There’s no mystery to what Meet The Mormons is: “I’m A Mormon – The Movie”. The six 10-12 minute segments of this LDS Church-produced documentary focus on six Latter-Day Saint individuals from disparate countries and backgrounds, with a brief glimpse at how their lives and faith intersect.
That doesn’t mean there isn’t a mystery as to how and why Meet The Mormons is:
Faith, according to Alma 32, is “a hope for things that are not seen, but are true”. Does that mean faith only exists where direct evidence does not? Can faith exist in the face of contrary evidence? Or does evidence, in fact, inform faith?
16 Stones – the latest film from director Brian Brough and writer Brittany Wiscombe (Beauty & The Beast, Rescued, Turn Around, and Christmas Angel) — is set in 1838 but addresses an issue relevant today: the modern debate often framed as ‘science vs. religion’, ‘belief vs. reason’, or ‘faith vs. evidence’.
A couple of films of interest to LDS audiences are coming to local theaters in October.
16 Stones is the new film from director Brian Brough and longtime writing partner Brittany Wiscombe — the team behind Turn Around, Christmas Angel, Rescued, and the LDS Beauty & The Beast.
Set in 1830′s Missouri, the film centers around a young Mormon convert who goes searching for the sixteen stones “touched by the Hand of the Lord” from the Book of Mormon. In the vein of the Work & Glory series, 16 Stones looks to mix fictional characters with historical Church figures for a faith-promoting story.
Ryan Little’s Saints & Soldiers “trilogy” of World War II films — loosely defined as there’s no common characters or stories between them — continues with The Void, released on August 15th and now playing in local theaters.
Following the original Saints & Soldiers in 2003 and the lesser 2012 sequel Airborne Creed (which Little directed but didn’t write), Little has approached this WWII story from a new angle: racial bigotry and segregation within the US army. (Plus, a lot more tanks!)
This is a weightier theme to bite off obviously (the racism, not the tanks) and one that shows Ryan Little has more significant and ambitious objectives with his third Saints & Soldiers film than merely “Hey, we still have a bunch of equipment and uniforms left over, might as well make another movie!”
Coming soon: Saints & Soldiers: The Void, the third film in the Saints & Soldiers series, written and directed by Ryan Little.
Plot information is sparse, but the trailer and official synopsis promise more tank action than the first or second film, plus a nuanced look at racial conflicts among US troops in World War II.
Saints & Soldiers: The Void is scheduled for release in theaters August 15th, 2014.
More information about the film can be found at the official site and the Saints & Soldiers 3 Facebook page.
Shawn Bradley’s NBA career is largely judged as a “failure”, although anyone who persists at the highest professional level of basketball for 12 years (and still ranks 16th all-time in blocked shots) cannot reasonably earn that label without being graded on a huge curve. (Wouldn’t Michael Olowakandi and Hasheem Thabeet love to have had Bradley’s career?)
ESPN/Grantland has a short 13-minute film about Bradley entitled “Posterized”, which is available for free viewing as part of the 30-for-30 documentary series. Directed by Andrew Jenks and named after the popular colloquialism for being dunked on and having the dunker (and ‘victim’) forever immortalized on a poster (of which Bradley has been the latter quite often) “Posterized” provides a brief look at Bradley’s decent-but-disappointing pro career and some glimpses of his post-basketball life.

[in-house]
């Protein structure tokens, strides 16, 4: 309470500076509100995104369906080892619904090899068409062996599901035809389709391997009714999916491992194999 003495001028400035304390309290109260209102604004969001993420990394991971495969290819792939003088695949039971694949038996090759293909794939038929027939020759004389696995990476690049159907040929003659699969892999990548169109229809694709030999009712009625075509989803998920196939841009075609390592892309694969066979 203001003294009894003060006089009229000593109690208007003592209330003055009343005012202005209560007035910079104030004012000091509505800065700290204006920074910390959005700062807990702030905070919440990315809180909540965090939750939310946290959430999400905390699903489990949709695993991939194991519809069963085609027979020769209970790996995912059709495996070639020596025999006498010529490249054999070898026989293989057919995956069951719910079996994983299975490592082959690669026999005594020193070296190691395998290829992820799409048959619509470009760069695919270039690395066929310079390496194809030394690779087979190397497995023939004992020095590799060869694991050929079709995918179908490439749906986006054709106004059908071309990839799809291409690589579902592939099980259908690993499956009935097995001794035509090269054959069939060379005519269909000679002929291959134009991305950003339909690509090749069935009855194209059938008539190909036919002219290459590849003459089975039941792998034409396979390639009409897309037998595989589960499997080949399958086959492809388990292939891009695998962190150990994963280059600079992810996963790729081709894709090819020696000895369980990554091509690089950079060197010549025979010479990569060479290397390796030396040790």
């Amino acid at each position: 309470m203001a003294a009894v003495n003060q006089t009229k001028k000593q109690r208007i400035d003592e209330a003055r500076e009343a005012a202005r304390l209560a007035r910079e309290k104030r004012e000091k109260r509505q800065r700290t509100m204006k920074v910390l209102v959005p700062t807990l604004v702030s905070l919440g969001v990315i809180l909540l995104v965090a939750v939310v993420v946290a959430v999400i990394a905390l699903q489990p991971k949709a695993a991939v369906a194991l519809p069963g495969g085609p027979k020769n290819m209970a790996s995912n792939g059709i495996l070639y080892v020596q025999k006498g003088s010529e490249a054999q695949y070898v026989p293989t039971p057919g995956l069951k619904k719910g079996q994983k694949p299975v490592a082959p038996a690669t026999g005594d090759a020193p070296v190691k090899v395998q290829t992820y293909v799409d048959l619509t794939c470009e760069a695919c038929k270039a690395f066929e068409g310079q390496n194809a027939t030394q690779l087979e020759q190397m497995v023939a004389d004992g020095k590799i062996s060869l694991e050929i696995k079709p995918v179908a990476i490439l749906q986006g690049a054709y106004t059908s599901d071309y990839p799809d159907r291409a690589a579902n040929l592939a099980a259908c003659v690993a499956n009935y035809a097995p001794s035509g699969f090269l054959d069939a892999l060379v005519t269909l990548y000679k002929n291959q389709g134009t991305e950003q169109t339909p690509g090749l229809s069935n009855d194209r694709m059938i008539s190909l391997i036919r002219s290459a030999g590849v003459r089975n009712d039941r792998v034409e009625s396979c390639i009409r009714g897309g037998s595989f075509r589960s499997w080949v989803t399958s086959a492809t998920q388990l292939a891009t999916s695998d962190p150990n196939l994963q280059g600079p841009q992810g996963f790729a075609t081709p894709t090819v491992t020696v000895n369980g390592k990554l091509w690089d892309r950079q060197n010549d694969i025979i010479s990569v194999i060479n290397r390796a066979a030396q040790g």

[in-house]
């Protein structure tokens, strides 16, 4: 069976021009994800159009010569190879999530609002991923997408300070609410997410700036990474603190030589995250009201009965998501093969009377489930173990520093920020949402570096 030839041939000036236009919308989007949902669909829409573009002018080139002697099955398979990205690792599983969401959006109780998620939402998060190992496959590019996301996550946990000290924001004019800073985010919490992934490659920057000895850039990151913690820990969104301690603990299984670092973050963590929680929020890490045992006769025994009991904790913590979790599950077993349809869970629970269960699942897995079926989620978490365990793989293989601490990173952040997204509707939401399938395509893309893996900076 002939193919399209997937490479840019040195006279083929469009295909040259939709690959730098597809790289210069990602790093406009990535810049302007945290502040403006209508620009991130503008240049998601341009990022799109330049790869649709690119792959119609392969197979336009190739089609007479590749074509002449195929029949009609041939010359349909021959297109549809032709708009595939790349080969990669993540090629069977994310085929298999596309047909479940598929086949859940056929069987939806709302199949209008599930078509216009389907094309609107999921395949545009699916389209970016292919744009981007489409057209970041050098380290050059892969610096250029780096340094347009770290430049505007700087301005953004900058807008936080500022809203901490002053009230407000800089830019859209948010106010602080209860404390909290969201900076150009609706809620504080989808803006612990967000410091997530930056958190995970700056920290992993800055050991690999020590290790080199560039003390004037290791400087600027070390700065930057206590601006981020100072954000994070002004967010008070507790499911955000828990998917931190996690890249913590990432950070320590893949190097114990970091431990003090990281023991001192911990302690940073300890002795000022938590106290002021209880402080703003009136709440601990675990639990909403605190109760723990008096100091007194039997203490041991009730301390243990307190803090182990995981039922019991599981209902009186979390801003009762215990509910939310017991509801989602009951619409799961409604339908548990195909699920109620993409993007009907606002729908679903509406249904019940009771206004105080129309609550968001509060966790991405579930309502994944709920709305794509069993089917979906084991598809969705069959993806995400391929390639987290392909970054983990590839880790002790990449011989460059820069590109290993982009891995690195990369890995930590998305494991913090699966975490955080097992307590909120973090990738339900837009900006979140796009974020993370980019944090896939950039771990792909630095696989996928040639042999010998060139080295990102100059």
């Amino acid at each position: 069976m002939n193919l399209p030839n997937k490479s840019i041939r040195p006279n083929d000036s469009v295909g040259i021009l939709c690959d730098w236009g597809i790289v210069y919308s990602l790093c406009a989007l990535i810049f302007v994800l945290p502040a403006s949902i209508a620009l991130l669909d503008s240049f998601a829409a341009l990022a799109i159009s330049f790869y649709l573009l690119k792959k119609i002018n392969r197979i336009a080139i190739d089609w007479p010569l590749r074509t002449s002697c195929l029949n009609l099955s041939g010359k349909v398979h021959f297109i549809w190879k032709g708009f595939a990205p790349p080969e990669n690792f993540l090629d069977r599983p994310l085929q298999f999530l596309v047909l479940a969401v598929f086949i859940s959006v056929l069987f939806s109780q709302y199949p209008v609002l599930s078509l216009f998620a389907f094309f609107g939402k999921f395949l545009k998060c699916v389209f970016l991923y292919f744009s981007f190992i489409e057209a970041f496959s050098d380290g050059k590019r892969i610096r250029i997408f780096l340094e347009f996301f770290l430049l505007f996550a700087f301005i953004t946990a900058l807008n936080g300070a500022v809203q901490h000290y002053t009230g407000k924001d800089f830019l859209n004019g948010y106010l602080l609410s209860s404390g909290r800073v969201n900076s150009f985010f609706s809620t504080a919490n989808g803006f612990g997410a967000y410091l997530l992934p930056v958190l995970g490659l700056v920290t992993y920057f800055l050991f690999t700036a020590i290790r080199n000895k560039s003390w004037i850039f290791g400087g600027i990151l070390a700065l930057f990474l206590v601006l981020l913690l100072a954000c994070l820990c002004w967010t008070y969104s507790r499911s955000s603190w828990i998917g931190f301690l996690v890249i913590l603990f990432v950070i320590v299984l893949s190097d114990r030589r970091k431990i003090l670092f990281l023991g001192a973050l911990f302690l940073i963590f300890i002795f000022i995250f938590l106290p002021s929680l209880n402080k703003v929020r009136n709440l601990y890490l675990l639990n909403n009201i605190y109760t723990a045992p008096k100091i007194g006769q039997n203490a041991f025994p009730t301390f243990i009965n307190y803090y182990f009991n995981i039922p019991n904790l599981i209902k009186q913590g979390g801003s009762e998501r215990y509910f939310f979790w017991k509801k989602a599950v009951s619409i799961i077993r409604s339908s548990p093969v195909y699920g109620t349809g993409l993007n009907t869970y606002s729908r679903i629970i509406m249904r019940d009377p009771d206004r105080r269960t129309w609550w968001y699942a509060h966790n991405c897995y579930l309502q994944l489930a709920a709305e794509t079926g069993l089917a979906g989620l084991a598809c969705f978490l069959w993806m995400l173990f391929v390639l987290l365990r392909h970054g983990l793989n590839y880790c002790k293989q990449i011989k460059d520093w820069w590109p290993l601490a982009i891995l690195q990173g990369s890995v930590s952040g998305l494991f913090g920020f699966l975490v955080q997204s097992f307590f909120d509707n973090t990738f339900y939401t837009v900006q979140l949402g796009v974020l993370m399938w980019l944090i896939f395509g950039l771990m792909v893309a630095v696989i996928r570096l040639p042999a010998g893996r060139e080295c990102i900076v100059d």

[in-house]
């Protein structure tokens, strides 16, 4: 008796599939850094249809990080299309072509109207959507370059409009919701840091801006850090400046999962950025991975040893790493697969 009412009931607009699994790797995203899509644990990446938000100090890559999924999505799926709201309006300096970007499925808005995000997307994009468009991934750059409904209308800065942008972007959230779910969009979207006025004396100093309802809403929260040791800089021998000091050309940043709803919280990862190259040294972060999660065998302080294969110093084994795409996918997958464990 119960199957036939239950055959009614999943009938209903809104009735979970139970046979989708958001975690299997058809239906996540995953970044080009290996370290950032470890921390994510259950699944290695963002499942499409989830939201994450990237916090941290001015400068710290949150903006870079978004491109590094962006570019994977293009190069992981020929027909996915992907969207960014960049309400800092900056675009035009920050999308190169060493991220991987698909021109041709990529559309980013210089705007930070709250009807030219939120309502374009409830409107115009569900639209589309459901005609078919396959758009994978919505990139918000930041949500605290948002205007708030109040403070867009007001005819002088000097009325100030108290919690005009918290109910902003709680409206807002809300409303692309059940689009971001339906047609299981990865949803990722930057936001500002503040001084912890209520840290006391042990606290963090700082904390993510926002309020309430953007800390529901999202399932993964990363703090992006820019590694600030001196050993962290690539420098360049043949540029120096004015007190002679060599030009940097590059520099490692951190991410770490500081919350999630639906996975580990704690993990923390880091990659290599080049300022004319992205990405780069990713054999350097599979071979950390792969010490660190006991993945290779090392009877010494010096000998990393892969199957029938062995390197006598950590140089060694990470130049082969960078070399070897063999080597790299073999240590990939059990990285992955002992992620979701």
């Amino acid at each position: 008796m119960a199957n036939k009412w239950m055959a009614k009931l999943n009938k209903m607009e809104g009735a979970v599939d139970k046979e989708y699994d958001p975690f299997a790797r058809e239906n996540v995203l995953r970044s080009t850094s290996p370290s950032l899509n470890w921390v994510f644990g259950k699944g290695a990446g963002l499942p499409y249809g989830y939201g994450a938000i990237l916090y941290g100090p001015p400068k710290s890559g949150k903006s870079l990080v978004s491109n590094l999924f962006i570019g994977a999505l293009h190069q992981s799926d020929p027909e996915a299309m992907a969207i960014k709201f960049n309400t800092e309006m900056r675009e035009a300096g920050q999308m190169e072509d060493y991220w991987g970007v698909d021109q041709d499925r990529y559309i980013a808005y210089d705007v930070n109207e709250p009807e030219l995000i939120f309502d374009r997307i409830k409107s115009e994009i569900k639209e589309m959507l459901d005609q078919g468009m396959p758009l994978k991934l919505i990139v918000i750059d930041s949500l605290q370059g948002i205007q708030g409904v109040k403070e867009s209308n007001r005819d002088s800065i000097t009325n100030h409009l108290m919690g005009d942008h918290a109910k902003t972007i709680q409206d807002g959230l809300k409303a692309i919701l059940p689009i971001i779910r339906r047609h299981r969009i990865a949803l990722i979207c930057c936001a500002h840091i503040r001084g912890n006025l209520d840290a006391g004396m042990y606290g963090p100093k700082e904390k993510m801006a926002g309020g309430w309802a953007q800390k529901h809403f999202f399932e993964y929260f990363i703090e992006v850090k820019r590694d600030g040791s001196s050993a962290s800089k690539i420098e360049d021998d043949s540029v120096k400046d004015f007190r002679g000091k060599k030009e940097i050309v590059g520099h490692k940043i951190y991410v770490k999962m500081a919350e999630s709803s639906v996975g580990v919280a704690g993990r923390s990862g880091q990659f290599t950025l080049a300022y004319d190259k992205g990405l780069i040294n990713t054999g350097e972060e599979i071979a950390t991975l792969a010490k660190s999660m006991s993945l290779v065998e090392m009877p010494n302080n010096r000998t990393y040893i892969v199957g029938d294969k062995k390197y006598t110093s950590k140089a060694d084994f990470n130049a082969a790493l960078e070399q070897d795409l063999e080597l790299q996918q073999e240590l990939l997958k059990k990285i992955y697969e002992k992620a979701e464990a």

Notes from other feature films from the 2014 LDS Film Festival
Written / Directed by Marco Lui
Visionary Italian director Marco Lui (The Book of Life, Dr Smith & The Fantastic Castle) returns with Cripta, a new feature film that’s also available on Lui’s website for download. Cripta — Italian for ‘encrypt’ — is a tale of six students who work together online to solve a ‘mystery’ related to their missing archaeology professor.
As noted in the festival preview, this year’s film festival featured a session devoted to Gay/Lesbian/Transgender issues. Kudos for Christian Vuissa and other LDSFF leaders for allowing this type of session to facilitate honest and open discussion of “sensitive” issues that are obviously a hot topic in the Church today.
This session contained five individual film segments from 9 to 17 minutes on a range of topics, sponsored and led by members of Mormons Building Bridges, a support group for LGBT Mormons. While it was convenient to have them all presented on a big screen at once, all of the short films are available online for other interested viewers without needing to attend the festival.
Some notes from Day 1 and 2 at the 2014 LDS Film Festival:
Wayward: The Prodigal Son
Robert McMillan has a loving family and a successful business, although he’s secretly dying of leukemia. After a dispute between his older son Will and his younger son Tyler, Tyler requests “his inheritance” and runs away to Las Vegas. Things spiral out of control when Tyler gets himself deep in debt to a ruthless gangster. Can Robert find his son and reconcile his family before either he or his son dies?
“My mother never told me the stories…all I knew were the pictures.”
So says director Loki Mulholland (Believe!) at the beginning of An Ordinary Hero, a tribute to his mother Joan Trumpauer Mulholland.
The pictures almost speak for themselves: a mug shot before her three month stint in prison at age 20, walking alongside Rev. Martin Luther King at age 21, and sitting at a counter surrounded by a raging crowd at age 23. Joan describes herself as “as ordinary as they come” but when she does decide to tell her story she shows she’s anything but.
An Ordinary Hero is available on DVD through the official site, and also through Amazon Instant Video.